Dr. Jeffrey Peck, Director of AKA Strategy and former Vice Provost for Global Strategies at Baruch College (CUNY), made a statement in a meeting that stuck with me. He told us that internationalization of education does not have to be limited to going abroad. The United States is a huge country in comparison to much of Europe. “To put it in perspective,” he said, “Germany is about the size of Texas.”
It’s easy to travel in Europe. In our country to promote peace, we could just as easily send our students between states and cities to study. When I was in school in Kansas, I would have loved to experience a semester at a partner institution in another part of the states. There’s so much of this country that I haven’t experienced, and college would have been a great time to get to know another region.
We need to do a better job exploring right here at home. We need to break down stereotypes and borders by traveling, by communicating and by building relationships. To create a more peaceful nation, we need to get to know each other. With the division that is happening in our country today, we need to build relationships from sea to shining sea.
How can you promote educational exchange?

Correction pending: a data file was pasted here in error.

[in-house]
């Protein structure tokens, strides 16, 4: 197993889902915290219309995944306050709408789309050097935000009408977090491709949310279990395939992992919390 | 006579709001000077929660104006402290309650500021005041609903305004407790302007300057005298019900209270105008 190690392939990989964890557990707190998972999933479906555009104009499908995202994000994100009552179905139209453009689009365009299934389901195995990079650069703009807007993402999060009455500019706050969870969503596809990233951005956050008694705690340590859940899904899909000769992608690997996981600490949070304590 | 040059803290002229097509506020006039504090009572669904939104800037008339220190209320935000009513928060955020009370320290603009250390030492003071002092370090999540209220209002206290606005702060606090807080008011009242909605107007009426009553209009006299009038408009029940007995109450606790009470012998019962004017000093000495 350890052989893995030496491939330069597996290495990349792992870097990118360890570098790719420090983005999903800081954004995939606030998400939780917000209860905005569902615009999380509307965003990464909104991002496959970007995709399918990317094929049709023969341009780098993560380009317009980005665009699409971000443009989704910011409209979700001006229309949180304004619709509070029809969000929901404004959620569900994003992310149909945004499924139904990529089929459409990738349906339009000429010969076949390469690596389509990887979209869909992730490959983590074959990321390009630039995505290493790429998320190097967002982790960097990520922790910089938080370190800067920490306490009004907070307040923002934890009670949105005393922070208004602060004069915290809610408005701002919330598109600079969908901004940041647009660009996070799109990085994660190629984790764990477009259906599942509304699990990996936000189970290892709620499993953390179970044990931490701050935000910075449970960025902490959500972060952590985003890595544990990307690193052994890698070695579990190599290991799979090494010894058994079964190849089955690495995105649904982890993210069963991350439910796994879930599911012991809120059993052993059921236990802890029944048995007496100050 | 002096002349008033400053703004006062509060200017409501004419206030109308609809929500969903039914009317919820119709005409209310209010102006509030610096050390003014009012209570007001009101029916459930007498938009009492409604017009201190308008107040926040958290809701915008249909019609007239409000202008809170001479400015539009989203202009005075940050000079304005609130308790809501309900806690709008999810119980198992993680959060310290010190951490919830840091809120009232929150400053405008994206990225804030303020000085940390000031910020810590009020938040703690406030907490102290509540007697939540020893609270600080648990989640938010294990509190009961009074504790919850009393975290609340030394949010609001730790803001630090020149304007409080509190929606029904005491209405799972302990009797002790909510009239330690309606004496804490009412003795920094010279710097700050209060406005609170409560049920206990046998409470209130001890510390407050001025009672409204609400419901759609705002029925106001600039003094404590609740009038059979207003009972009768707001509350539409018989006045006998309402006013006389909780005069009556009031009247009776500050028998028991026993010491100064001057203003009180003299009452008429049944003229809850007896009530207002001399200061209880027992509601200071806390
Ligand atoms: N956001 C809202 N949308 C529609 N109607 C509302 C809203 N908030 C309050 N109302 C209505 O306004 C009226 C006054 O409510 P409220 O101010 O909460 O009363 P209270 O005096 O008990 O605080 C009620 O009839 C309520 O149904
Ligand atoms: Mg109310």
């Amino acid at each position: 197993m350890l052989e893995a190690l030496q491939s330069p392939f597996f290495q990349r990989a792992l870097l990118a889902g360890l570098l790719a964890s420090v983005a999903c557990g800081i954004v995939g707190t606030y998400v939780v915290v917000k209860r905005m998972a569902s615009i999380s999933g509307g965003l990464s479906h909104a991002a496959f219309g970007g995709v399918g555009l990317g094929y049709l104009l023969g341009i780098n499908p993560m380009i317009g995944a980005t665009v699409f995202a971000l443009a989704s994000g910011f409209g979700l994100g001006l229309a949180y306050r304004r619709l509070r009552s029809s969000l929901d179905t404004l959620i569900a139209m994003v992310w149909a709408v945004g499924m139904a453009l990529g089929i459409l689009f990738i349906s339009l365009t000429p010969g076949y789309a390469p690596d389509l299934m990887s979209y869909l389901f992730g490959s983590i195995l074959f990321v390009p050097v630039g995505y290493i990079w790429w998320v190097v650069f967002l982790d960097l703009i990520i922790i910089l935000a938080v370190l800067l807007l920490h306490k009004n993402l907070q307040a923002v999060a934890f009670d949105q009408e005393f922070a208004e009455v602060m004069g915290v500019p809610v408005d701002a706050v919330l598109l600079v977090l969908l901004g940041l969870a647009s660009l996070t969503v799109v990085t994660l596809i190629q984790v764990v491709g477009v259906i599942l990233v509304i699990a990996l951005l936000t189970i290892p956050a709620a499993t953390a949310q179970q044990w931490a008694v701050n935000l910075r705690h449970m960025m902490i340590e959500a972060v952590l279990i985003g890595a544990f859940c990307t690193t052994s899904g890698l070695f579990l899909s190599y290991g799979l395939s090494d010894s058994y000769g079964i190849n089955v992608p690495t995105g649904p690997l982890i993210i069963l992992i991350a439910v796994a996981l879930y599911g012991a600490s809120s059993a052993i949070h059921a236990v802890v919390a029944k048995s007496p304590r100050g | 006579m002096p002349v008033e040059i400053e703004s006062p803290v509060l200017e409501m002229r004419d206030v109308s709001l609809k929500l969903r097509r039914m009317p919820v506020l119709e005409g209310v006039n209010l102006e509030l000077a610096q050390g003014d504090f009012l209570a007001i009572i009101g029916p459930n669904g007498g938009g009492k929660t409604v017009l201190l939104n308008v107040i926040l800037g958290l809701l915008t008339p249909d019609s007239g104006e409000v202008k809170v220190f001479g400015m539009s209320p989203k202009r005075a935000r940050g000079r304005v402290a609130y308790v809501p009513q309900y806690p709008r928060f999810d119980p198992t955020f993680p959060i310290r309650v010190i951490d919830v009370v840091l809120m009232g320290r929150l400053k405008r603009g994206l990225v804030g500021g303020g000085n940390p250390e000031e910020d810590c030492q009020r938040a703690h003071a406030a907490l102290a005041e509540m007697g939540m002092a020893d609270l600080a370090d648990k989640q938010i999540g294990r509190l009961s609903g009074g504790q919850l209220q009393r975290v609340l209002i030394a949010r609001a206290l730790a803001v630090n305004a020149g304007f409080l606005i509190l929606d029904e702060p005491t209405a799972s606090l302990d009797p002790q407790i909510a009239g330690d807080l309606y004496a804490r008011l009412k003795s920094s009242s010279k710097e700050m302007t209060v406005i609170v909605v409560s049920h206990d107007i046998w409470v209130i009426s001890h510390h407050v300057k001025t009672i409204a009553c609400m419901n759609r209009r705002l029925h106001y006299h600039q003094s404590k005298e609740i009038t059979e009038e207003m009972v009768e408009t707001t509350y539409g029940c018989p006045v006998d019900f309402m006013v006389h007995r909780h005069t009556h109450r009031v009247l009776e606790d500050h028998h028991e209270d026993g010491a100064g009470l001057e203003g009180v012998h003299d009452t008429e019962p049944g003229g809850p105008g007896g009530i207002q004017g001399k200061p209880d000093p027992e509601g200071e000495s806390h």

- Teachers and administrators, you can study abroad during summer and use what you learn in your classroom or school. IIE, Fund for Teachers and Fulbright give educators scholarships to go abroad short term to learn about another culture. In turn, you might influence and encourage a student to follow in your footsteps.
- Talk to your students about other cultures. Share your travel stories, photographs and artifacts in your lessons. Whether you went to the beach in Thailand, attended a Packers game in Green Bay or drove down Highway 1 in California, you can incorporate these things into your activities with your students. You may inspire them to travel, or you might just help break down a stereotype for your students.
- Reach out for national or international pen pals. Connect your students via email with others across the world.
- Be on the lookout for scholarship opportunities that enable students to travel. Encourage all of your students to apply and help them see the benefit of stepping out of their comfort zone!
- Use your students’ heritages to teach about culture. Whether you have a new student move from out of state or you have a child who is a first generation immigrant, help these students feel accepted by teaching about their birthplace or hometown. Your students have as much to learn from each other as they have to learn from you. Take advantage of these teachable moments.
Maggie Taylor is the Advocacy Coordinator at Character.org. She is a former fifth grade teacher now earning her Masters in Education Policy at George Washington University.
Want to network with international scholars, teachers and advocates? Attend the 2016 National Conference on Character Education in October and register for the International Summit on October 13.